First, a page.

This infographic shows the most common ways people save for retirement.
Make a plan with the Retirement Saving worksheet. Learn more at Savings Fitness.
What’s Social Security?
Social Security is a federal government program that provides a source of income for you or your legal dependents (spouse, children, or parents) if you qualify for benefits. You also need a Social Security number to get a job.
How Do Benefits Work and How Can I Qualify?
While you work, you pay Social Security taxes. This tax money goes into a trust fund that pays benefits to those who are currently retired, to people with disabilities, and to the surviving spouses and children of workers who have died. Each year you work, you’ll get credits to help you become eligible for benefits when it’s time for you to retire. Find all the benefits Social Security Administration (SSA) offers.
There are four main types of benefits that the SSA offers:
- Retirement benefits
- Disability benefits
- Benefits for spouses or other survivors of a family member who’s passed
- Supplemental Security Income (SSI)
How to Open a “my Social Security” Account
If you receive or will receive Social Security benefits, you may want to open a “my Social Security” account. This online account is a service from the SSA that allows you to keep track of and manage your SSA benefits, and allows you to make changes to your Social Security record.
How to Find More Help
If you have specific questions about your Social Security benefits, you can review the Social Security Administration’s frequently asked questions or contact them directly.
Back to Top
Avoiding Errors and Getting Help
If your job is covered by a traditional pension plan, make sure you get the pension amount you’re owed.
- Find ways to protect yourself by reading these 10 common causes of errors in pension calculation.
- Get free legal help if you’re experiencing a problem with your pension plan.
- Find out whether your pension or annuity income is taxable.
- If you have questions or complaints about your employer-sponsored pension plan, contact your human resources office or locate the Employee Benefits Security Administration (EBSA) regional office near you.
Federal Insurance for Private Pensions
If you’ve earned a traditional pension, you’re likely to receive it even if your company runs into financial problems.
The Pension Benefit Guaranty Corporation (PBGC):
- Insures most private-sector defined-benefit pensions that typically pay a certain amount each month after you retire
- Covers most cash-balance plans, a type of defined-benefit pension that allows you to take a lump-sum distribution
- Does not cover government and military pensions, 401k plans, IRAs, and certain other plans.
Is Your Pension Insured?
- To see if your pension is insured, search PBGC’s list of single-employer and multi-employer plans.
- If your plan is insured and it ends without enough money to pay all benefits, PBGC will pay you the money you’re owed, up to legal limits.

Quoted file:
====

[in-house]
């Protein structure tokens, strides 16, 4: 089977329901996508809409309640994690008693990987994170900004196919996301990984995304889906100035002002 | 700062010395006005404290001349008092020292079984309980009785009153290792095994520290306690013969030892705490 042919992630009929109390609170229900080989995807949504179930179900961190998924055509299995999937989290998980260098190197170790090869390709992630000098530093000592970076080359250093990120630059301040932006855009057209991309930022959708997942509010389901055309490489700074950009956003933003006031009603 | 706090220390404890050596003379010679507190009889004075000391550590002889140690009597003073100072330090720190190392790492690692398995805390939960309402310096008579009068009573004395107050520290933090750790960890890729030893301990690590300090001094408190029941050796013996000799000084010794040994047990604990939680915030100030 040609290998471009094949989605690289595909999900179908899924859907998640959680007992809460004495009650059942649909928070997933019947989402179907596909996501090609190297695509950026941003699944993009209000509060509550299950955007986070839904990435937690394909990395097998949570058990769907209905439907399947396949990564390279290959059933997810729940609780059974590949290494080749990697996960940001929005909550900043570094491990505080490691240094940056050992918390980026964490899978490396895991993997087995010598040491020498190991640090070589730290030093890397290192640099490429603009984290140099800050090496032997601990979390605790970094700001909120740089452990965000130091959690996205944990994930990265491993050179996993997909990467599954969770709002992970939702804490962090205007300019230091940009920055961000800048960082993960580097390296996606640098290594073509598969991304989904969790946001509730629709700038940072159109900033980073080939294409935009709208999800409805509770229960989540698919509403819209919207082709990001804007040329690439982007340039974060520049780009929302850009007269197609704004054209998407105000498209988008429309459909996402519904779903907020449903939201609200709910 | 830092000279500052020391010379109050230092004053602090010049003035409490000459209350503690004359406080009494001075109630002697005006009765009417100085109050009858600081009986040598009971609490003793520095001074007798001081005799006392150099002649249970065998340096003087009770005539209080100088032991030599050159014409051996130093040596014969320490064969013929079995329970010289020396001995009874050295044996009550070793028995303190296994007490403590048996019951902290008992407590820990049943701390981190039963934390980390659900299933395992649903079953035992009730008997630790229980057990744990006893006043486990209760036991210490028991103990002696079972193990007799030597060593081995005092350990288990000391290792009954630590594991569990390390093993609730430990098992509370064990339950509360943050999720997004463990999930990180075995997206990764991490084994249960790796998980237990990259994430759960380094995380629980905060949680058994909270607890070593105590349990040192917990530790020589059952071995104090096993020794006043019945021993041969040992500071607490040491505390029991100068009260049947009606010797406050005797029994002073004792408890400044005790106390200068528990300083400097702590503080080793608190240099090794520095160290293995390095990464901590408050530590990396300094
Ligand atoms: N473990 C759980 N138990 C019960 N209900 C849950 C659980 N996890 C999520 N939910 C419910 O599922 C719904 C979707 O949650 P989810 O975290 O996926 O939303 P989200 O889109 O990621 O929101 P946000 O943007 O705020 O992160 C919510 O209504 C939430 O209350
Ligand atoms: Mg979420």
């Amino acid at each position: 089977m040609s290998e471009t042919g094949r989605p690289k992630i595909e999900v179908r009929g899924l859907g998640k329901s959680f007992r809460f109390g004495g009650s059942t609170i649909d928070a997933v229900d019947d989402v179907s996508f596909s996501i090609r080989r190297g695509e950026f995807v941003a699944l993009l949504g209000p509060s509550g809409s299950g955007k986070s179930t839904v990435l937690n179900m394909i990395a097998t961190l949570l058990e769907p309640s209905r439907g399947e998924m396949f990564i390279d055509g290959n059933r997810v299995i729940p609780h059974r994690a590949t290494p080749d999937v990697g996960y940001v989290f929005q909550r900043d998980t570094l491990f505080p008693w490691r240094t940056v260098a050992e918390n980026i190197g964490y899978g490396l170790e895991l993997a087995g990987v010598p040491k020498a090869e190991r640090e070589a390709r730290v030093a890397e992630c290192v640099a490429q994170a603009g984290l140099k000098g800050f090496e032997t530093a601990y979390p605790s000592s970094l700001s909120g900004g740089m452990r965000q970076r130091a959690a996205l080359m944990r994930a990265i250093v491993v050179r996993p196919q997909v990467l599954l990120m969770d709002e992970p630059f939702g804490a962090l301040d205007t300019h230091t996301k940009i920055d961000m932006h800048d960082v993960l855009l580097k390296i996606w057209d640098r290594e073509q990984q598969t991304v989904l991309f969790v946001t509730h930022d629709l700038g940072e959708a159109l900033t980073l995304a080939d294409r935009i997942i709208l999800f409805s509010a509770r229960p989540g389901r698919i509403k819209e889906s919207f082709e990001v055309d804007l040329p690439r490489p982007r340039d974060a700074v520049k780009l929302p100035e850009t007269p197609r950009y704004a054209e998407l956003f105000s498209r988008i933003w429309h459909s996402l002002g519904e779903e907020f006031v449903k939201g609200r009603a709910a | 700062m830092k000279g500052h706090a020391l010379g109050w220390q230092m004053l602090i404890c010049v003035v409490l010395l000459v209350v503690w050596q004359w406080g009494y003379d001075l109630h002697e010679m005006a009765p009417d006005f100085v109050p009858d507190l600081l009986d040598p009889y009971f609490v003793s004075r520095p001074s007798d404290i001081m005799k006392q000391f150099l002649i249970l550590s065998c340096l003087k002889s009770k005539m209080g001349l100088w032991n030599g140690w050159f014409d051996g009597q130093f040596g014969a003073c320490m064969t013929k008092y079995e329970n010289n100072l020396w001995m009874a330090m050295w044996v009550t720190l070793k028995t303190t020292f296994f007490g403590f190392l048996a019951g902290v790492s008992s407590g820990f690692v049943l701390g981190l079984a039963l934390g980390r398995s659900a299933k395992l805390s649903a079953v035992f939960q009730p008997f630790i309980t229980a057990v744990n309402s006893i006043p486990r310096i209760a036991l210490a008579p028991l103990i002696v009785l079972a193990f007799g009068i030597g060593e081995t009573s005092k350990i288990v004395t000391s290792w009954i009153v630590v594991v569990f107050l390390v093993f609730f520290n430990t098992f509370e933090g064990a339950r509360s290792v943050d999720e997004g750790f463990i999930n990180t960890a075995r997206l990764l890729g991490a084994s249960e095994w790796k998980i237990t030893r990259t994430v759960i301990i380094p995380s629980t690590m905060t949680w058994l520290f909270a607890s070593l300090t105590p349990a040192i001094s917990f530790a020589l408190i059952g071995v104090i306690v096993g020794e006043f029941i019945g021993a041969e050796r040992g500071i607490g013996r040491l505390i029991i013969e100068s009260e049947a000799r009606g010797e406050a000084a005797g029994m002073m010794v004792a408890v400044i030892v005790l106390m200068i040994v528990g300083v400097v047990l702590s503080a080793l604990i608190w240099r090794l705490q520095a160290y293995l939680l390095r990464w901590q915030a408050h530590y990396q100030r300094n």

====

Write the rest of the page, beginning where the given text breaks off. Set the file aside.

- To learn more about PBGC-insured pensions, view these frequently asked questions.
Find an Unclaimed Pension
More than 38 million people in the U.S. haven’t claimed pension benefits they have earned. Find out if you, or someone you know, is owed a pension.
Federal Employee Retirement Planning and Management
If you are a federal employee planning to retire or a federal retiree looking for information about your benefits, the U.S. Office of Personnel Management (OPM)’s Retirement page can help you:
- Research and learn about retirement options.
- Manage your benefits online.
- Find options for signing up for direct deposit. If you receive paper checks now, you’ll soon be required to switch to direct deposit or Direct Express debit card.
- Find answers to frequently asked questions about retirement.
If you are the survivor of a deceased federal employee or federal retiree, you may be eligible for death and survivor benefits. Visit the OPM website to report the death and apply for death benefits.
Thrift Savings Plan
In addition to the defined or basic benefits provided by your Civil Service Retirement System (CSRS) or Federal Employee Retirement System (FERS) plan, if you are a current federal employee, you can boost your retirement savings by participating in the Thrift Savings Plan (TSP). The TSP offers the same types of savings and tax benefits as a 401(k) plan.
Credit for Military Service
Military service does not automatically count toward civil service retirement.
- To receive credit for military service performed after 1956, you must pay a deposit.
- If you are a military retiree, you generally cannot receive military service credit towards your civilian retirement unless you waive your military retired pay.
The Internal Revenue Service (IRS) offers an online tool and an online publication to help you determine whether or not your pension or annuity payment is taxable.
Contact OPM’s Retirement Operations Center
For benefits information or help with a transaction, contact OPM’s Retirement Operations Center.
State and Local Government Employees
If you are a state or local government employee and have questions about your pension plan, contact your agency’s personnel department. You can also contact the Employee Benefits Security Administration (EBSA) for help.
Source by www.usa..Share: